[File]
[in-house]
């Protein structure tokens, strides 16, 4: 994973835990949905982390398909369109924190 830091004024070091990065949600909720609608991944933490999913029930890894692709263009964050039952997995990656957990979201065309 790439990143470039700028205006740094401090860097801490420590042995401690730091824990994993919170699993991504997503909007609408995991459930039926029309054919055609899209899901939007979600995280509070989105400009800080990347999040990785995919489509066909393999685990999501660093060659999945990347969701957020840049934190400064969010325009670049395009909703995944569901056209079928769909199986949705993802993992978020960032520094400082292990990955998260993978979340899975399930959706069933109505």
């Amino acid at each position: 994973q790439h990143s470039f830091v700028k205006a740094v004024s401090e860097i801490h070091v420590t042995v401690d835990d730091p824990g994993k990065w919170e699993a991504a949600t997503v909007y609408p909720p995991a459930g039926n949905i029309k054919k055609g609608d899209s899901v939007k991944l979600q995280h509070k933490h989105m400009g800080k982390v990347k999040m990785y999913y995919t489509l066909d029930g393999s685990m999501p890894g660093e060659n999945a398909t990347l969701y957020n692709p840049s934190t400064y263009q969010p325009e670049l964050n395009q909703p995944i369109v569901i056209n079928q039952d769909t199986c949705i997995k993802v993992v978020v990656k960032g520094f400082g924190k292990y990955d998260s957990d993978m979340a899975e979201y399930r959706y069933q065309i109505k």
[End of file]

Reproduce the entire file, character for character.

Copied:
[in-house]
């Protein structure tokens, strides 16, 4: 994973835990949905982390398909369109924190 830091004024070091990065949600909720609608991944933490999913029930890894692709263009964050039952997995990656957990979201065309 790439990143470039700028205006740094401090860097801490420590042995401690730091824990994993919170699993991504997503909007609408995991459930039926029309054919055609899209899901939007979600995280509070989105400009800080990347999040990785995919489509066909393999685990999501660093060659999945990347969701957020840049934190400064969010325009670049395009909703995944569901056209079928769909199986949705993802993992978020960032520094400082292990990955998260993978979340899975399930959706069933109505």
């Amino acid at each position: 994973q790439h990143s470039f830091v700028k205006a740094v004024s401090e860097i801490h070091v420590t042995v401690d835990d730091p824990g994993k990065w919170e699993a991504a949600t997503v909007y609408p909720p995991a459930g039926n949905i029309k054919k055609g609608d899209s899901v939007k991944l979600q995280h509070k933490h989105m400009g800080k982390v990347k999040m990785y999913y995919t489509l066909d029930g393999s685990m999501p890894g660093e060659n999945a398909t990347l969701y957020n692709p840049s934190t400064y263009q969010p325009e670049l964050n395009q909703p995944i369109v569901i056209n079928q039952d769909t199986c949705i997995k993802v993992v978020v990656k960032g520094f400082g924190k292990y990955d998260s957990d993978m979340a899975e979201y399930r959706y069933q065309i109505k």